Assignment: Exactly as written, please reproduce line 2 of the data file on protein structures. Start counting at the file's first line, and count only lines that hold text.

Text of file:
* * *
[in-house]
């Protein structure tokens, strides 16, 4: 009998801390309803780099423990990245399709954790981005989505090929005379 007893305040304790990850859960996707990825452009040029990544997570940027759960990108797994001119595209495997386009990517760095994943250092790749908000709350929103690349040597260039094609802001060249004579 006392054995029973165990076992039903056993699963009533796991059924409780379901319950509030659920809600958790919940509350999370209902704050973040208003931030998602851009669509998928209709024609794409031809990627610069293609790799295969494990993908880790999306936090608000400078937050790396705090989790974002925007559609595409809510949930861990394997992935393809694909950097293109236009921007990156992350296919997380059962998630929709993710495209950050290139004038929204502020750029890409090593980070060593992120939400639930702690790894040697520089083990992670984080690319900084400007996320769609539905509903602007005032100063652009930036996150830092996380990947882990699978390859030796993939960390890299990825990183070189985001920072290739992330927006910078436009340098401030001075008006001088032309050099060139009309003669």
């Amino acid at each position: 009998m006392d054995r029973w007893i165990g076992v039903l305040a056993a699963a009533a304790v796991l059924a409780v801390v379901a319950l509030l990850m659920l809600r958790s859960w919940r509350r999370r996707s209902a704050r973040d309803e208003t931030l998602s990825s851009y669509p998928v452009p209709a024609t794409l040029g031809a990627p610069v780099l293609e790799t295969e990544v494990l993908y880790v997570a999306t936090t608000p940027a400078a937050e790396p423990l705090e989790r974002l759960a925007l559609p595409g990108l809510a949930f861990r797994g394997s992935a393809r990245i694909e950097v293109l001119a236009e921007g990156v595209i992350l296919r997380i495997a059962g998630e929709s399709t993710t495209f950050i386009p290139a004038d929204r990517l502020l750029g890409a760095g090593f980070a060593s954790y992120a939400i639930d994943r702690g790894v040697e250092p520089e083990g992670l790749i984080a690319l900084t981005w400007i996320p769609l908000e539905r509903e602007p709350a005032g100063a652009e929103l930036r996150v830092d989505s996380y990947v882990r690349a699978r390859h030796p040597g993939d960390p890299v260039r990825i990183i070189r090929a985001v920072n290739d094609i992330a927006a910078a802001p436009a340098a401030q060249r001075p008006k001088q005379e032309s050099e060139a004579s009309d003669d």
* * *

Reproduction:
């Protein structure tokens, strides 16, 4: 009998801390309803780099423990990245399709954790981005989505090929005379 007893305040304790990850859960996707990825452009040029990544997570940027759960990108797994001119595209495997386009990517760095994943250092790749908000709350929103690349040597260039094609802001060249004579 006392054995029973165990076992039903056993699963009533796991059924409780379901319950509030659920809600958790919940509350999370209902704050973040208003931030998602851009669509998928209709024609794409031809990627610069293609790799295969494990993908880790999306936090608000400078937050790396705090989790974002925007559609595409809510949930861990394997992935393809694909950097293109236009921007990156992350296919997380059962998630929709993710495209950050290139004038929204502020750029890409090593980070060593992120939400639930702690790894040697520089083990992670984080690319900084400007996320769609539905509903602007005032100063652009930036996150830092996380990947882990699978390859030796993939960390890299990825990183070189985001920072290739992330927006910078436009340098401030001075008006001088032309050099060139009309003669």